Proteas, Aussies in need of a revival

2008-09-05 00:00

By rights, South Africa and Australia ought to be girding their loins for two terrific tussles this summer. Instead, both seem to be stumbling around like novices in a three-legged race. Victory in the home and away series will go to the team that best recovers from its disturbances. Unless another lucrative 20-over series is organised in the meantime, hostilities will commence in November and a ceasefire will be declared on African soil in autumn. As far as cricket is concerned, nothing can any longer be taken for granted. Already the Perth Test had been shifted once to accommodate a 20-over caper. Actually, it’s been moved to allow players to make even more money. There was a time not so long ago when the game was run by disinterested parties.

Australia had a strangely dislocated summer in 2007/08. The bitterness that emerged during and after the Sydney Test match was not so much the cause of the turbulence as a product of it. Even now, it is hard to understand how an experienced cricket team allowed one idiotic remark from a footling opponent to cause so many complications. Even now, the dust has not settled.

By the end of the campaign, Brad Hogg had retired from Test cricket and gone back to his studies. Everyone assumed that he had been offered a deal by IPL or ICL or ICC or BHP or one of these other abbreviations, but it was not so. He’d simply had enough. It has been a long time since an accredited Australian cricketer walked so blithely away.

Shaun Tait was also lost to the game for a while. Fast bowlers are commonly cast as muscle-bound simpletons. When it suits them they play up to the image, but mostly they grizzle about it. Tait emerged as a sensitive man wounded by exposure and expectation. Confidence deserted him and he withdrew, the better to take stock of his life. Cricket can be a miserable, isolating game. His action reinforced the view that all was not quite well. Perhaps it was the captain or the new coach, or the departure of so many proven champions in a short period. Or, more likely, a combination of these factors. Evidently, the Australians had shed an old skin and had not yet grown a new one.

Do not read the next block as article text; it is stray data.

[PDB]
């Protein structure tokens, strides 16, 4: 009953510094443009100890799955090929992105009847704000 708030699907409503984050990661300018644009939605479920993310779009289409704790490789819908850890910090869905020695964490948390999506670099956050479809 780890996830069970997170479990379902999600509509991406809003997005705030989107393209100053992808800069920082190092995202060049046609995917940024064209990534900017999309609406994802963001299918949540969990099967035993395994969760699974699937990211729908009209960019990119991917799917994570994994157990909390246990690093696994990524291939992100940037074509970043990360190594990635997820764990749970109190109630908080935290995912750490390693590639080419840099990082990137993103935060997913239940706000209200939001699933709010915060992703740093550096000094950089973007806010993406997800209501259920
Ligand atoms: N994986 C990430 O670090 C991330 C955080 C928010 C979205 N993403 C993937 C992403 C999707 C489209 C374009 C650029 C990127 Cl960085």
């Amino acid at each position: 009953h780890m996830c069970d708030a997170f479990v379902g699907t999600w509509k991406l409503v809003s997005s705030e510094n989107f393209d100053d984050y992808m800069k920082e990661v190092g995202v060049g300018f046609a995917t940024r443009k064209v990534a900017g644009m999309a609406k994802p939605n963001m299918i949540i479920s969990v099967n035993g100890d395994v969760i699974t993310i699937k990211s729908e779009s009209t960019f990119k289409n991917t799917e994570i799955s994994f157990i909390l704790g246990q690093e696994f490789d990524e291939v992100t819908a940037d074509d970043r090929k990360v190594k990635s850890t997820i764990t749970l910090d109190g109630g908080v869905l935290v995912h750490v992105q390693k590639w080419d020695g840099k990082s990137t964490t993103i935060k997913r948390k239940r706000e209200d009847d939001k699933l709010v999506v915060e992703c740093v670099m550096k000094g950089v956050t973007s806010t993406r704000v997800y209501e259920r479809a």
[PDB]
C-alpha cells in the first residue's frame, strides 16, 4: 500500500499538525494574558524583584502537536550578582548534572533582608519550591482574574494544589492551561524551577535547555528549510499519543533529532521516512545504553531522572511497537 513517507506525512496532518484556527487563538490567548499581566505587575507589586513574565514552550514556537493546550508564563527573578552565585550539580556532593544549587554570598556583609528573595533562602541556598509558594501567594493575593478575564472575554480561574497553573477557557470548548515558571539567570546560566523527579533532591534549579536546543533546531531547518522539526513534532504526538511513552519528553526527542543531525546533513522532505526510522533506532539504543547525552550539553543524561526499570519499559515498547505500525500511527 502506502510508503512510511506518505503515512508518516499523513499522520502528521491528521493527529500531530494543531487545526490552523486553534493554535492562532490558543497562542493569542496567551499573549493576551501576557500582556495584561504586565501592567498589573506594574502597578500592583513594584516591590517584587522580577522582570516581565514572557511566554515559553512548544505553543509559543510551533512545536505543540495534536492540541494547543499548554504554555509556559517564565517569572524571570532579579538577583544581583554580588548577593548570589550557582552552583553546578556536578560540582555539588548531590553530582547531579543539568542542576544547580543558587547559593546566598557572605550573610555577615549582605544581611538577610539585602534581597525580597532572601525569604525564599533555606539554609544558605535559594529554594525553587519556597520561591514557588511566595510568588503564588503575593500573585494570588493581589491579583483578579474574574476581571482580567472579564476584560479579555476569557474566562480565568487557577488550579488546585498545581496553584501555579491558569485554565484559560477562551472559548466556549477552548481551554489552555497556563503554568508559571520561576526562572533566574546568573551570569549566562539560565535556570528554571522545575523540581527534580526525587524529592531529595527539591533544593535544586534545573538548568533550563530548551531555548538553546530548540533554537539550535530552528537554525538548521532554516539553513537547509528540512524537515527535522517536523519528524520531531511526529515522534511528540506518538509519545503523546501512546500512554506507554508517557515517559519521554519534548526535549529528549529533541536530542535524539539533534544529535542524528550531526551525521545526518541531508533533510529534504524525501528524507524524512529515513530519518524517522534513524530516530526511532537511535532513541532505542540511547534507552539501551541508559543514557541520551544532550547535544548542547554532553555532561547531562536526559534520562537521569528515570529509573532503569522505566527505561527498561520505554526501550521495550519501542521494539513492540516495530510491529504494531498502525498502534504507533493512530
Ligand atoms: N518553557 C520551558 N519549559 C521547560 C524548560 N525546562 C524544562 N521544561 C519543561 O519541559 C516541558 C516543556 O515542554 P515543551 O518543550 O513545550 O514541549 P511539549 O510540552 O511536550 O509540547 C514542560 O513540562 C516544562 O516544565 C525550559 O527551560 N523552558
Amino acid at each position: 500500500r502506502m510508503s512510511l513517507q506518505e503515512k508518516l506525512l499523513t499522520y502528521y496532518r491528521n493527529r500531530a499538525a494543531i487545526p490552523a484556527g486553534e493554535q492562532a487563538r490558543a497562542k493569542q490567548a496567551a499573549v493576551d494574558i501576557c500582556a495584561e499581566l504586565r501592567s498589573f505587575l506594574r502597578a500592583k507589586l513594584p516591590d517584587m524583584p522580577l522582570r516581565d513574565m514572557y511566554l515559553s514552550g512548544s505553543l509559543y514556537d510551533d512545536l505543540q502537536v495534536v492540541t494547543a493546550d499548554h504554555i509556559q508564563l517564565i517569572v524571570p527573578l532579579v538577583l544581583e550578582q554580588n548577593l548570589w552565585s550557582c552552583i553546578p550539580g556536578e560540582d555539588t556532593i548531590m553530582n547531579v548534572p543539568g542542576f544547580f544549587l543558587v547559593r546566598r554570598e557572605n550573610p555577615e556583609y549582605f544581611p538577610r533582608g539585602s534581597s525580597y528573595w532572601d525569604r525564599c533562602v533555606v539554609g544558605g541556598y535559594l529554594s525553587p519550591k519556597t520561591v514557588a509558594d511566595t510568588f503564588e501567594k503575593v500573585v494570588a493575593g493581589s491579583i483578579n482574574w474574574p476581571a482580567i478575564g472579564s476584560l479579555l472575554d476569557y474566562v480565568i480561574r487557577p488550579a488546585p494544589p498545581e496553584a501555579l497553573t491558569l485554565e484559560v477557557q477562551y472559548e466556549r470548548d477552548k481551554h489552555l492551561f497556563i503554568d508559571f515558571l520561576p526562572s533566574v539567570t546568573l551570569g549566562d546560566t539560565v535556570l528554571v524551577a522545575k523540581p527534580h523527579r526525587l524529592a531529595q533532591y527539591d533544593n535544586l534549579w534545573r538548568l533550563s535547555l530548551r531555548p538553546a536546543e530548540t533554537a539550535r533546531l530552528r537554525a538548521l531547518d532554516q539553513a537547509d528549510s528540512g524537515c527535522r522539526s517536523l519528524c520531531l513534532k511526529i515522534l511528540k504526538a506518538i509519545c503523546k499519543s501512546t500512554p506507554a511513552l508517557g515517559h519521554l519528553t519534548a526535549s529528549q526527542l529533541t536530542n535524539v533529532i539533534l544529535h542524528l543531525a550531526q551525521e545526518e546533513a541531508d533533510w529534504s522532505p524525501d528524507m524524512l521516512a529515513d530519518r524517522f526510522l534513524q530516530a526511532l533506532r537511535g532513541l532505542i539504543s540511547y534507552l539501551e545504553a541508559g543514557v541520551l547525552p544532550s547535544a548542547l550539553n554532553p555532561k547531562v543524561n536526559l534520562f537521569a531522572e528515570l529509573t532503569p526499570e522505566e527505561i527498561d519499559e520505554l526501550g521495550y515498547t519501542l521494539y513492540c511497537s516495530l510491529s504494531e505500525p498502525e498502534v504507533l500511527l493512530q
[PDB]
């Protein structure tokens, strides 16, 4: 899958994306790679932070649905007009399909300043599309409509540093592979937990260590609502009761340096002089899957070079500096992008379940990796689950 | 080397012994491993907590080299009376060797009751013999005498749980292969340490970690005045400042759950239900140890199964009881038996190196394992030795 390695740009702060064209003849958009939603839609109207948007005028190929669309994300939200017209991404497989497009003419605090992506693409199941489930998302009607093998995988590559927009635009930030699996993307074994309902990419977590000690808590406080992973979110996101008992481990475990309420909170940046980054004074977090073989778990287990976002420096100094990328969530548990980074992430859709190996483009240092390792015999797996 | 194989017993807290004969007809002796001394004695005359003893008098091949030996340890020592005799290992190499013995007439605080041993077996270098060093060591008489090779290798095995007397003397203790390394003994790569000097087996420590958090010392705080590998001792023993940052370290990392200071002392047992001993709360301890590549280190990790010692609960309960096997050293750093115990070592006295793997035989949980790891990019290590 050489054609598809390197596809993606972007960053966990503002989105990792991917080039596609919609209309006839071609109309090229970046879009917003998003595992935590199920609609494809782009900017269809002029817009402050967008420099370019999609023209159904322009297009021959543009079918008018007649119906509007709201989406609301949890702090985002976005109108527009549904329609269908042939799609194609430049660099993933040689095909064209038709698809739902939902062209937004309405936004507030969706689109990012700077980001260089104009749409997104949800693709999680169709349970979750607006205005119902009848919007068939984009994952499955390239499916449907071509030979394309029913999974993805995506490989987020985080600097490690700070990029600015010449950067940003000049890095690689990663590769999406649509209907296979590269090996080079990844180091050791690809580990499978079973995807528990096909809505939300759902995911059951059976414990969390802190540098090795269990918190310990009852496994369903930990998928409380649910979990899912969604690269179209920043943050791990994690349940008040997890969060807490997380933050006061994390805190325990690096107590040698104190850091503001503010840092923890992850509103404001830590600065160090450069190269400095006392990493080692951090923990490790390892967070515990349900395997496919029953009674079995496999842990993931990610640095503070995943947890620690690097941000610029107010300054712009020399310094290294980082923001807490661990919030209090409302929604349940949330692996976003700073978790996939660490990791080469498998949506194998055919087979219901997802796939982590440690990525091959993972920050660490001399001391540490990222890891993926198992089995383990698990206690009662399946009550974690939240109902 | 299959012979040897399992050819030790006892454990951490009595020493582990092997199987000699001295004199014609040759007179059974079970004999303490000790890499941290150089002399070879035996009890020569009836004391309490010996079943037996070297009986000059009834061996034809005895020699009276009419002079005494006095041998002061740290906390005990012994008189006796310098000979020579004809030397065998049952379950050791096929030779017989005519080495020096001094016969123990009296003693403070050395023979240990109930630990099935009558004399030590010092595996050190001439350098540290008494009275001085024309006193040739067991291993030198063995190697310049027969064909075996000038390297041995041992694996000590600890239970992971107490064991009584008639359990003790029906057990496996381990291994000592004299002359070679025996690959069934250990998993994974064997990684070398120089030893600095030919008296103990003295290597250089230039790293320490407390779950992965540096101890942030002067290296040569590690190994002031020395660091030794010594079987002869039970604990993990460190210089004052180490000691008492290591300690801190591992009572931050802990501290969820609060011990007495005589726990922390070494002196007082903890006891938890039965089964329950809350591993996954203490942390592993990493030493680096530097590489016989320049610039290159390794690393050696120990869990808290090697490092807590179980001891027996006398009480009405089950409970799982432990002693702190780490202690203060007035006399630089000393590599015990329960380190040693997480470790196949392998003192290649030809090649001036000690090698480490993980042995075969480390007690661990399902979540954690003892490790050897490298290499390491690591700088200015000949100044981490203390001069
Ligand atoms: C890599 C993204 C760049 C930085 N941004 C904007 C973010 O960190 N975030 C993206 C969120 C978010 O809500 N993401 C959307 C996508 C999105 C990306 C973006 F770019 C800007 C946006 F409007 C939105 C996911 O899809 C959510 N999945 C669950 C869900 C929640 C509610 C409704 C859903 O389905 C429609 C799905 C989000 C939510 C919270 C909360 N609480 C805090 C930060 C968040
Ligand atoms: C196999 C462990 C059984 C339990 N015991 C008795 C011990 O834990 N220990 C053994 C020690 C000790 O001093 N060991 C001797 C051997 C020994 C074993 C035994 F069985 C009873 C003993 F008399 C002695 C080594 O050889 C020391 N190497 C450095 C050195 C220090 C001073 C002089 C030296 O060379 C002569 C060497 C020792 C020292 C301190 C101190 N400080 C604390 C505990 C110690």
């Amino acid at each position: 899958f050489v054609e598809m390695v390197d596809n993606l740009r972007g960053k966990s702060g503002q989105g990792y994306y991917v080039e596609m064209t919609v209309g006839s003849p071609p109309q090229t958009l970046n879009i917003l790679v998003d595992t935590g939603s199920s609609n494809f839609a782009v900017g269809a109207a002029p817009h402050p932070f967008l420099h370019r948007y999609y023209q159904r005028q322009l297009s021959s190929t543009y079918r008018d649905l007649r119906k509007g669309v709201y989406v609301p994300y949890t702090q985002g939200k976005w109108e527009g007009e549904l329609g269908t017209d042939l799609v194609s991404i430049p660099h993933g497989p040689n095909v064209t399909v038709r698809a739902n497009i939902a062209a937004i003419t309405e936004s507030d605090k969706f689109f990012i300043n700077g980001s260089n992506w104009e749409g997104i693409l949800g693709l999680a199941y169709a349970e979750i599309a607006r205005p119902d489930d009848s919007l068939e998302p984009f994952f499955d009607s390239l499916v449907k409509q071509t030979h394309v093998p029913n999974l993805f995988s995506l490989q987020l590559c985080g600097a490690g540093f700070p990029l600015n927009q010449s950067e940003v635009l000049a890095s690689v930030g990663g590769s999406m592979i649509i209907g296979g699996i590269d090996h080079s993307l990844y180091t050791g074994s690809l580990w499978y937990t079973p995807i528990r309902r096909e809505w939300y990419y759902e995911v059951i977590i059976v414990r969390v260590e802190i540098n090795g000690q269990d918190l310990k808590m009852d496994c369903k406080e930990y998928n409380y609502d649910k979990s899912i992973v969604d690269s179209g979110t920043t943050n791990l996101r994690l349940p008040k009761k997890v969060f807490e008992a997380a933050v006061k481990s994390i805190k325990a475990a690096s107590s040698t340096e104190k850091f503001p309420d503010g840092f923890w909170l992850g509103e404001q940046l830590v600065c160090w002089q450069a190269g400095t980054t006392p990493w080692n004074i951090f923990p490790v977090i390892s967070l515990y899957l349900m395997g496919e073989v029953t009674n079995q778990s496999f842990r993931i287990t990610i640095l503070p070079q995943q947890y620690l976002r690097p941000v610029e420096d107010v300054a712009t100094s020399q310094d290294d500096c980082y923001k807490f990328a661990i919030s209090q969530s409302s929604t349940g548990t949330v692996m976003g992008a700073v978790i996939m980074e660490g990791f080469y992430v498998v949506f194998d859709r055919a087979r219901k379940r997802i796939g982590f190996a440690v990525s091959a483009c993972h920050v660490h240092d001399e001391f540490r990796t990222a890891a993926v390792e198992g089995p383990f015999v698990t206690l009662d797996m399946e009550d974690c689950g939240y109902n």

Now Andrew Symonds has been sent home for going fishing when he was supposed to be at a team meeting. Apparently he sent his boat up to Darwin — to cast worms in his spare time. It was his way of protesting about a variety of matters, not least a game that allows Bangladesh to play Test cricket. Bangladesh does seem to bring out his wayward streak. By his own lights, he is a man of principle.

Observers suggest that Symonds is still angry about the Harbhajan episode. Another view is that he thinks the issue was blown up out of all proportion, an opinion he himself expressed last autumn. Symonds is a funny, private, insecure, stubborn and sensitive man with powerful emotions. When he is angry he can blast stunning hundreds, as he did in Johannesburg when Shane Warne went home, or go into his shell. His influence in the team is strong and must be positive.

But the list of grievances grows.

Brett Lee’s personal problems and Ricky Ponting’s injury add to the impression that the Australians are ripe for the plucking. Unfortunately, the same seems to apply to South Africa.

Despite winning the Test series, Graeme Smith’s side seems to be in disarray. Since the series was settled, the bowling has been woeful, the fielding leaden and the batting has lacked conviction. All momentum has been lost. At such times every niggle is felt, every minor resentment or little inconvenience rears its head. Suddenly the coach seems more like an indulgent uncle than a hard-headed director of operations. Suddenly the old hands seem to be on their last legs. Suddenly the newcomers seem pedestrian. Suddenly the centre cannot hold.

Of course, both camps still have time to sort themselves out. Australia’s fortune lies in the hands of the new group of senior players who took charge last summer. South Africa’s problems are deeper rooted and harder to resolve. Strange as it may seem, England seem to be the most focused team in world cricket right now. If nothing else, that ought to shake the southern teams from their lethargy.

•Peter Roebuck is an international cricket correspondent who is based in the KZN midlands.

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